BCE Inc. has agreed to buy Manitoba Telecom Services Inc. in a friendly deal valued at $3.9 billion.
The deal will add Manitoba's largest phone, internet and wireless company to a Montreal-based telecommunication business that is already the largest telecom company in Canada.
The purchase price includes $3.1 billion for the company, plus BCE will assume $800 million worth of MTS debt.
- Manitoba Telecom Services sells Allstream business for $465M
- MTS unveils $53-million data centre in Winnipeg
- Manitoba Telecom to cut 400 more jobs from Allstream division
BCE is offering $40 per share in cash or equity for the Winnipeg-based company's stock. MTS shareholders can elect to receive either cash or shares in BCE in exchange for handing over their shares in the company.
On the TSX, shares of MTS shot up more than 15 per cent, adding $5.01 to close at $37.85. Shares of BCE slipped 20 cent to end at $58.64.
BCE says it will also have the opportunity to match any superior offer that may come forward.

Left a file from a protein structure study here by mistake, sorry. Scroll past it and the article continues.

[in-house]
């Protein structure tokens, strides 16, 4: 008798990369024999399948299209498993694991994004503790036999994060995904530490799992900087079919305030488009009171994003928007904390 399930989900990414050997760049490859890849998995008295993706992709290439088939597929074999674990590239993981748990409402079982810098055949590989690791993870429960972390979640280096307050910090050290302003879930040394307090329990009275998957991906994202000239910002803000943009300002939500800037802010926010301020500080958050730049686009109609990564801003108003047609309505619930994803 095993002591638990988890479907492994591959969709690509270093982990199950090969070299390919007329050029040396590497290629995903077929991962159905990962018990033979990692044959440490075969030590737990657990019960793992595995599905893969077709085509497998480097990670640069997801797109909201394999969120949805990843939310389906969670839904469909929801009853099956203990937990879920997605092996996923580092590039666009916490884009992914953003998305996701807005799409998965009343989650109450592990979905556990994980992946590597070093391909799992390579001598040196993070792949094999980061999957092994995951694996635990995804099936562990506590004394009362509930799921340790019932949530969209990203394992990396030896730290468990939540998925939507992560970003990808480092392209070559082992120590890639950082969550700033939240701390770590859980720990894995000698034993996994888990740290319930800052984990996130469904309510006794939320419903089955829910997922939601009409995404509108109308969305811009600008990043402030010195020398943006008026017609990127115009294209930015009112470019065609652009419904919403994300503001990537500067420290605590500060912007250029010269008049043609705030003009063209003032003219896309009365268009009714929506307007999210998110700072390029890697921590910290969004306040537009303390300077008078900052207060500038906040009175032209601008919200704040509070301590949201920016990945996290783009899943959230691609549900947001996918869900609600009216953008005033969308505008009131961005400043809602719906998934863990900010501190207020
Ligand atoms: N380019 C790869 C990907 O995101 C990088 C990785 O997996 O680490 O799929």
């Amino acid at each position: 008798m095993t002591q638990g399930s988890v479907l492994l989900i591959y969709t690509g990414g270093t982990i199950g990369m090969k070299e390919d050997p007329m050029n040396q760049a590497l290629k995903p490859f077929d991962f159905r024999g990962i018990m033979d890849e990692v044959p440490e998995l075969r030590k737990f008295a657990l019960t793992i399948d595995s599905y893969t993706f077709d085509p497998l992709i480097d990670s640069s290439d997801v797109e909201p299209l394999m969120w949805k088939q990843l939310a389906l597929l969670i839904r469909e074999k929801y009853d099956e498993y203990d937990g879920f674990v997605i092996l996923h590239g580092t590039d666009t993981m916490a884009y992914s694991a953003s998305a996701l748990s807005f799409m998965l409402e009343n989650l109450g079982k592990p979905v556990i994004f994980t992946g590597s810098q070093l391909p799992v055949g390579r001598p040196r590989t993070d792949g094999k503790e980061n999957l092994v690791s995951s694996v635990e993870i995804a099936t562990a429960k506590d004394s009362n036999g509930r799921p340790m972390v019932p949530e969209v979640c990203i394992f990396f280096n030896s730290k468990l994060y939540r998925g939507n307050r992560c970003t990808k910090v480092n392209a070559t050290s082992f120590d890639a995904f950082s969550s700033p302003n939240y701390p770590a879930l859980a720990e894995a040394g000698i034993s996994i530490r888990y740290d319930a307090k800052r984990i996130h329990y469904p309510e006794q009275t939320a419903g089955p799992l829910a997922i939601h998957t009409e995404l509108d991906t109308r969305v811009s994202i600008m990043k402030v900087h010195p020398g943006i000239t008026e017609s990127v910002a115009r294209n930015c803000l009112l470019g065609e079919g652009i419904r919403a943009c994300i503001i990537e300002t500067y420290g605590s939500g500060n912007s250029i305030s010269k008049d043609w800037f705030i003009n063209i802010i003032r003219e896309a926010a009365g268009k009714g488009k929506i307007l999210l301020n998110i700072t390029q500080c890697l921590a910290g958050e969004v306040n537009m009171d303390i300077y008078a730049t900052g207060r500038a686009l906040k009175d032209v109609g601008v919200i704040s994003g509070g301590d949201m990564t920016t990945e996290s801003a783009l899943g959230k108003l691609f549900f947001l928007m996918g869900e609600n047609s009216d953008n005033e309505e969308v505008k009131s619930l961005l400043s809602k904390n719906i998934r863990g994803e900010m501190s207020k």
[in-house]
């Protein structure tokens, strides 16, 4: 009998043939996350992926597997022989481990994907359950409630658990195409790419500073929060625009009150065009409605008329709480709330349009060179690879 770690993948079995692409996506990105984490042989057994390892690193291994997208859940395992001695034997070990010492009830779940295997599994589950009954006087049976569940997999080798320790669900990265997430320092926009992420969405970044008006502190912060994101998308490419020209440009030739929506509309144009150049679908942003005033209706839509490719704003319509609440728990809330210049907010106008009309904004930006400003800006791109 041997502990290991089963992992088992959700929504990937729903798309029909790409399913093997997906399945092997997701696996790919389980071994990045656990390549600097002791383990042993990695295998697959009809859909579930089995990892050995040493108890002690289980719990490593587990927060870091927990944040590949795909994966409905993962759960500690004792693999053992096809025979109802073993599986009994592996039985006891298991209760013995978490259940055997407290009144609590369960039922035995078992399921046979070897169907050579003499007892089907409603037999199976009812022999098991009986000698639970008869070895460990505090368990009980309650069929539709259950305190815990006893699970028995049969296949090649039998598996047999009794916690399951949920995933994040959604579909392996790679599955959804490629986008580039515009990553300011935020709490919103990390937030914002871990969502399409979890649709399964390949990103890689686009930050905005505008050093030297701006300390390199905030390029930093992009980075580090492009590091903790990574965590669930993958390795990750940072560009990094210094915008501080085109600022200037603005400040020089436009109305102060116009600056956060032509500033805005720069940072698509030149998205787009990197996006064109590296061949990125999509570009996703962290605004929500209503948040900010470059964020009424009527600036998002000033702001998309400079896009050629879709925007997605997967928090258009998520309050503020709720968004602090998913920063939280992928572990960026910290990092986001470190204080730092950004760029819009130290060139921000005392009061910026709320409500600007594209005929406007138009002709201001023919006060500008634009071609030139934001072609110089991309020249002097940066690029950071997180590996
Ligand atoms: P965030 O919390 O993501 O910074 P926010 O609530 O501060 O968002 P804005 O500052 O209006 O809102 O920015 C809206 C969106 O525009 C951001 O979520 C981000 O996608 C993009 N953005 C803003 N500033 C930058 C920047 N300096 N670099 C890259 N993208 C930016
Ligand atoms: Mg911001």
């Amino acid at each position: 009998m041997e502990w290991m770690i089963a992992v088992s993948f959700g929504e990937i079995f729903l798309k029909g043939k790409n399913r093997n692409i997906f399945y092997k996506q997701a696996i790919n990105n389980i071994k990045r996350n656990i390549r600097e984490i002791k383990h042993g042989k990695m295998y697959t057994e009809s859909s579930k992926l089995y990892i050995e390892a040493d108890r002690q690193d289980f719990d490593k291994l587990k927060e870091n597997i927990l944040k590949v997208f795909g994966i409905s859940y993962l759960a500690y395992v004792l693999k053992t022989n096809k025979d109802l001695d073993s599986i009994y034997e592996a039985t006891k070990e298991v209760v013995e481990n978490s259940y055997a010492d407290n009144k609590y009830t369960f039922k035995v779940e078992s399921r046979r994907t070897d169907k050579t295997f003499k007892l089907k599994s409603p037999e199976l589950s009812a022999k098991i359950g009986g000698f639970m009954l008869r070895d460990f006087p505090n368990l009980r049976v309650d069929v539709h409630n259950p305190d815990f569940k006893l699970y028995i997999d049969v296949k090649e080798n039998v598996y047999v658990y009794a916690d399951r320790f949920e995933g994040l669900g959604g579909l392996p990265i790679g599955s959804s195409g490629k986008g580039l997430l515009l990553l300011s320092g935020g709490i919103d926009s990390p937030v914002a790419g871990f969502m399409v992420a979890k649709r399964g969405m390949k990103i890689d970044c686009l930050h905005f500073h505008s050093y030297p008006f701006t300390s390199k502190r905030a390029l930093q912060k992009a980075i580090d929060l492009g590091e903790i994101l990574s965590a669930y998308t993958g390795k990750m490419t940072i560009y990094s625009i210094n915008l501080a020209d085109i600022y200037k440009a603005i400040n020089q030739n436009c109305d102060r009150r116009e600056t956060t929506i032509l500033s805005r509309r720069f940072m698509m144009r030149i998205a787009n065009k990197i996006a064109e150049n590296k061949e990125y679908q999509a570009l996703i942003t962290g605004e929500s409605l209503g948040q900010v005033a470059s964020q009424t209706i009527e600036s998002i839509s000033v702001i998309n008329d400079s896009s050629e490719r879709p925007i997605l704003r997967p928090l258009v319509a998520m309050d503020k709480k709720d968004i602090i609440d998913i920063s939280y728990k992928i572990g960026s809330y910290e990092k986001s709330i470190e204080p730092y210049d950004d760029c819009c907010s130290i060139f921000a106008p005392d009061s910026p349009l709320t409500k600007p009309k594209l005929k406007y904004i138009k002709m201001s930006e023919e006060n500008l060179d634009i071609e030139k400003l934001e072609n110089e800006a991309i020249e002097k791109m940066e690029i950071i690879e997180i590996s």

To help finance the deal — and secure approval for it from regulators who won't want to see wireless competition lessened any more than it is — BCE will sell about a third of MTS's postpaid subscriber base and retail locations to Telus, in a separate transaction.
MTS is currently the largest wireless provider in the province, with 491,017 customers at the end of its last fiscal year. If the deals go through as they are, Bell Canada will increased its share of the wireless market in Manitoba to more than 400,000, with Telus getting a bump-up of about 140,000 paying customers.
The agreement will require various approvals, including from the Canadian Radio-television and Telecommunications Commission, the Competition Bureau and Industry Canada, but is expected to close late this year or early 2017.
Bad news for consumers
At first blush, the deal may not be good news for consumers.
Manitoba and neighbouring Saskatchewan have some of the cheapest cellular plans available in Canada, thanks in large part to major players in the markets there — MTS in Manitoba, and Sasktel in Saskatchewan.
Now that Bell and Telus have effectively chopped up MTS between themselves, competition could be reduced further still, one expert said Monday.
"With MTS out of the way — and Bell and Telus sharing the same wireless network — prices are bound to increase to levels more commonly found in the rest of the country," lawyer Michael Geist wrote in his blog.